The people of An Innis have fallen on hard times. Vengeful thieves, rumored to be men returned from death, have brought the island to its knees. Using a fleet of captured ships, they systematically plunder everything that enters or attempts to leave the coastal waters that surround the island.
The Sigil Blade, the first book of the Archon Sigil Trilogy, tells the story of Edryd, a man who is trying to reinvent himself and conceal the truth about his past. His unexplained arrival as a stranger upon the island will change the course of its history and set in motion events that will ultimately shape the future of an entire world. He will duel with Aed Seoras, a master shaper who seeks to use and control him, and battle with immortal draugar and their human thralls as he struggles with dark powers over which he has no control. He must learn to shape the darkness around him if he wants to avoid a destiny which holds the promise of endless bloodshed and destruction.
The tool he will need to do this… is an ancient weapon of power.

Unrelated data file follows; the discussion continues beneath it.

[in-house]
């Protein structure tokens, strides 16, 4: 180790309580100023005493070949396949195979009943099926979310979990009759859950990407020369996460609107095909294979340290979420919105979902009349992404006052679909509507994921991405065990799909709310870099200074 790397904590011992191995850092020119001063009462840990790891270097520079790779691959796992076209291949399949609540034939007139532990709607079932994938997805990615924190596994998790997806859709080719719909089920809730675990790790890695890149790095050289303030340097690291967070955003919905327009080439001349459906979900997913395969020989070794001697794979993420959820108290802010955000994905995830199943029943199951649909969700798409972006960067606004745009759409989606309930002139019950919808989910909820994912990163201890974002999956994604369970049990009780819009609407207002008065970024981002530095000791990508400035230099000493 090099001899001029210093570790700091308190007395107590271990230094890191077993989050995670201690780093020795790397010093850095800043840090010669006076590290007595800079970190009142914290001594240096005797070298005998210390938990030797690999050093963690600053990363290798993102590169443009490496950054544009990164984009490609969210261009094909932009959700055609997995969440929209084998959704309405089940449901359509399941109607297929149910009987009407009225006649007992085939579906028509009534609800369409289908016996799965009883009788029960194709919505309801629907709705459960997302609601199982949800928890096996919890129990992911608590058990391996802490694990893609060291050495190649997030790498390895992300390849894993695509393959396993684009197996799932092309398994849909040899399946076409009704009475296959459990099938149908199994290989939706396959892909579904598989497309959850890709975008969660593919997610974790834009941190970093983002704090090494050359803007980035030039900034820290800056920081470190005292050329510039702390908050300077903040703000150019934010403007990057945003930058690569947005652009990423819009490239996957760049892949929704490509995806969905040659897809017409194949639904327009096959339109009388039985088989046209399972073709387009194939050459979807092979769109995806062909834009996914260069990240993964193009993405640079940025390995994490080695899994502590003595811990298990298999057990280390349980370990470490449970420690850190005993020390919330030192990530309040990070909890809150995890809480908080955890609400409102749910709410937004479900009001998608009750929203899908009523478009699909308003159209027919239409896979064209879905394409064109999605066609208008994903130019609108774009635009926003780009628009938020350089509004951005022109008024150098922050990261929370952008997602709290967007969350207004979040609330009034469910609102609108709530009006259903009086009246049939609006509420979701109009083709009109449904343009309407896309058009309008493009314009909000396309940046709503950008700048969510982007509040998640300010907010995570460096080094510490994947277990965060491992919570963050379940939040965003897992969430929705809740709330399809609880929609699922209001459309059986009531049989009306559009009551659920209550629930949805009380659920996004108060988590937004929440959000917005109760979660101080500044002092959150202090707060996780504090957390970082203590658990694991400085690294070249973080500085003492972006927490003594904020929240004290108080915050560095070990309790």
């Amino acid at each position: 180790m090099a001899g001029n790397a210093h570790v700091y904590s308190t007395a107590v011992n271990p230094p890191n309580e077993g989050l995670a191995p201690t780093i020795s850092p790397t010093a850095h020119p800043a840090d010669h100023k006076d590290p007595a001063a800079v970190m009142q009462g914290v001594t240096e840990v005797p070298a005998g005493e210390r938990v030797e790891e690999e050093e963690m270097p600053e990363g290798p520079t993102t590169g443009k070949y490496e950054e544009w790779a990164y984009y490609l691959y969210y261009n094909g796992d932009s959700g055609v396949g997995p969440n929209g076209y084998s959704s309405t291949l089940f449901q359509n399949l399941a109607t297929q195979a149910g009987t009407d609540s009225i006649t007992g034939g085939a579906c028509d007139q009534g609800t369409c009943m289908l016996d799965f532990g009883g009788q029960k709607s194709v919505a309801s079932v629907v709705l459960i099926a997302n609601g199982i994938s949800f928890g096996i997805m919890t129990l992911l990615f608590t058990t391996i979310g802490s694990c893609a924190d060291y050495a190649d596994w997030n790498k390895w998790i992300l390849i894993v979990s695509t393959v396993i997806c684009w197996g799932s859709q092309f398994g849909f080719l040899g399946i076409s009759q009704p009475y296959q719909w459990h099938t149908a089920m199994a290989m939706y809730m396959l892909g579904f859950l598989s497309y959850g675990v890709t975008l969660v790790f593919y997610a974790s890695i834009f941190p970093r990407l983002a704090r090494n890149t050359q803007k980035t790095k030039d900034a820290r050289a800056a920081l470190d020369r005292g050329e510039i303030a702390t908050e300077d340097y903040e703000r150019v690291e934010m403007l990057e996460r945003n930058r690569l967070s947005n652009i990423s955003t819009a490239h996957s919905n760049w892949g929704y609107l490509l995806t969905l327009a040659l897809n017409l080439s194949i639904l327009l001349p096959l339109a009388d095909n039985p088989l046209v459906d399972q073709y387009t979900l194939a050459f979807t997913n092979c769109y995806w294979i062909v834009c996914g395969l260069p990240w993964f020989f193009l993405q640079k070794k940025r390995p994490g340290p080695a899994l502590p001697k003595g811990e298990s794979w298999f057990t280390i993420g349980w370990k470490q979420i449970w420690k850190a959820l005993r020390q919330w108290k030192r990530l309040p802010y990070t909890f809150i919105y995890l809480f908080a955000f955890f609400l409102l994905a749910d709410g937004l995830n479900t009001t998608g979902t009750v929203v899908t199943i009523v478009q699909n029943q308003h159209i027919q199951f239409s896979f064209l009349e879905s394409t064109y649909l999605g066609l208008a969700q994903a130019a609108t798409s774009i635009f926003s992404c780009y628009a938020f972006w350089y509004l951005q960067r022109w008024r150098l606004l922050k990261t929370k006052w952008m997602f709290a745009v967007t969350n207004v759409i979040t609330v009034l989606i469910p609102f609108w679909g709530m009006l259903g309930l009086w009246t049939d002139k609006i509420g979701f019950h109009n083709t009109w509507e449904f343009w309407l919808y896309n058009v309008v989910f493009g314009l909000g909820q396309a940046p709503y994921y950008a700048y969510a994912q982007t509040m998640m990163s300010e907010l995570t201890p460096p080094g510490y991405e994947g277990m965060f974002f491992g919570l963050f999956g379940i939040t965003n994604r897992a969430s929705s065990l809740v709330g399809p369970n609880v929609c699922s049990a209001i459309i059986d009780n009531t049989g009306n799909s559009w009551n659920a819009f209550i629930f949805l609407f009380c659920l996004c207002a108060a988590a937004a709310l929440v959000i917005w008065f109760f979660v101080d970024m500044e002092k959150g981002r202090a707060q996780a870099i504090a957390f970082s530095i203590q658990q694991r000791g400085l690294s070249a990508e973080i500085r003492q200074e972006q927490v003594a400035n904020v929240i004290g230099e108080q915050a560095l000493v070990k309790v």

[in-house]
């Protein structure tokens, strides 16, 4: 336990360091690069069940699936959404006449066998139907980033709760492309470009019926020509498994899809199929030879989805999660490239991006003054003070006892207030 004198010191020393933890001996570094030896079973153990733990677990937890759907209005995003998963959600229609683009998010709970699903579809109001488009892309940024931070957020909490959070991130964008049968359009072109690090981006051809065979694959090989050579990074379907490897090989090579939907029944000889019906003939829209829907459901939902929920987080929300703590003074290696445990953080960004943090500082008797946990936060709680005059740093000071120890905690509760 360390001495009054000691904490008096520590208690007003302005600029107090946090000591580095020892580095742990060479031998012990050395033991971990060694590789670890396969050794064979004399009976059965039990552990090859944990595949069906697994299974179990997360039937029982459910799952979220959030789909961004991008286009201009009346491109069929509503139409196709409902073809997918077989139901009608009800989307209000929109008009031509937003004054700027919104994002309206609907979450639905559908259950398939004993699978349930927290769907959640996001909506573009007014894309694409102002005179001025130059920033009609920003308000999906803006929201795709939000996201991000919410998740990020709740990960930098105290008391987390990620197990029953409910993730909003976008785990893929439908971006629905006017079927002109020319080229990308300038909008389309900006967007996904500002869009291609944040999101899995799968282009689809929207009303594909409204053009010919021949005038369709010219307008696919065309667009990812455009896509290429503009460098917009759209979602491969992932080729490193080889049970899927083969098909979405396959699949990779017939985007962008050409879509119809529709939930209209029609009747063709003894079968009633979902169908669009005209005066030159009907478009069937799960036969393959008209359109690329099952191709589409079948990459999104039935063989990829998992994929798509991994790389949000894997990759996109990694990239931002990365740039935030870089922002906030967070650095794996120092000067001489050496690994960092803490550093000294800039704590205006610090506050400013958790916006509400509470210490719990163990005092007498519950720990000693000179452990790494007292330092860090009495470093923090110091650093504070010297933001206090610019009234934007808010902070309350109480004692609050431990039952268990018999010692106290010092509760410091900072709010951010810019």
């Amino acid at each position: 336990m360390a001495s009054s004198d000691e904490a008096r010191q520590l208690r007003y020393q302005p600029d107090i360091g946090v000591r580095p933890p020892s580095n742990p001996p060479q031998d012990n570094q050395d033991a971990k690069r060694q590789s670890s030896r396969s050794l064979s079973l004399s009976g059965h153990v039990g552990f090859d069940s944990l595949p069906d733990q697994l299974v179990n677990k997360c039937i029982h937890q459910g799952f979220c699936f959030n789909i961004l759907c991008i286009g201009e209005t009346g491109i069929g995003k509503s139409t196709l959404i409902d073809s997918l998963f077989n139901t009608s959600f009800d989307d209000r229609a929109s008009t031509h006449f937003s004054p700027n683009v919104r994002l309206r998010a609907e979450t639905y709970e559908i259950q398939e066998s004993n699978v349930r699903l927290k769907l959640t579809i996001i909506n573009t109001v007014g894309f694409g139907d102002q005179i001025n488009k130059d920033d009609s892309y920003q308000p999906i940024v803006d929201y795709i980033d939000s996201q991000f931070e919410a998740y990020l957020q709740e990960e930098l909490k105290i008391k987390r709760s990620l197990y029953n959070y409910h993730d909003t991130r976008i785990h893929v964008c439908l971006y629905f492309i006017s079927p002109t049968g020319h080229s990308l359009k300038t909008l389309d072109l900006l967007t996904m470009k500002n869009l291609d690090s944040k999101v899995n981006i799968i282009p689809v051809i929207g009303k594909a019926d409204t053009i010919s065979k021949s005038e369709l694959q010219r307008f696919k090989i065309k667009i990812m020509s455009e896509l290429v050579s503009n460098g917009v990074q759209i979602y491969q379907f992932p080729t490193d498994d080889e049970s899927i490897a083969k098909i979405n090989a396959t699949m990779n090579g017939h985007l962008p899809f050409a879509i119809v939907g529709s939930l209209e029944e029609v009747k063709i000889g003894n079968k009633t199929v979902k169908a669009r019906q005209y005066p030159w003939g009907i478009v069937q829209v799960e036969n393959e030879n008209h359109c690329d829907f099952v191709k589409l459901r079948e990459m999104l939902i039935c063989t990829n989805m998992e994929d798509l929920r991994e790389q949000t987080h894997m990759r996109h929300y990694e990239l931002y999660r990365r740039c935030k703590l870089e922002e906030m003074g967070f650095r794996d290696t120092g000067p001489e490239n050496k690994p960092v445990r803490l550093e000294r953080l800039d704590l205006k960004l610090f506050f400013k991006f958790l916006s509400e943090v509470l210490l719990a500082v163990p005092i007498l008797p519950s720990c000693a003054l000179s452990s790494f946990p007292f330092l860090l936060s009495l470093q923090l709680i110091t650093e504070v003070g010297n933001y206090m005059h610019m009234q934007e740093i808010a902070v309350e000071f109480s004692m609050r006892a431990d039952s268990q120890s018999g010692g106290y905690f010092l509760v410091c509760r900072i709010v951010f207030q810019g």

The story opens up with a mysterious man called Edryd, who has found his way on to An Innis, an island populated by some of the worst thieves.
After finishing the book, I was left scratching my head, slightly puzzled at what to make of it. The beginning of the book was confusing, and while I thought the plot was heading a certain way, it suddenly headed into another direction.
As the book wore on, the story remained a little perplexing, and I don't think I ever I got a tangible grasp on what was happening; instead just going with the flow.
The character, Edryd, was the main character, but I found him difficult to like. I'm not saying that because of any evil actions on his part but because of his indecisive nature and the decisions he made throughout the book.
Now, you're probably thinking I hated this book, but that's not true. There were parts of the book that I enjoyed, particularly the action scenes, and it finished on a high, which actually made me interested in the sequel.
While the book didn't captivate me, I can certainly see it being popular amongst other readers. So, I say give this book a try, as you'll be reading a highly polished book for a relatively modest sum of money (I only paid £2/$3, which is cheap for a well edited book).
Out of 10 Stars:
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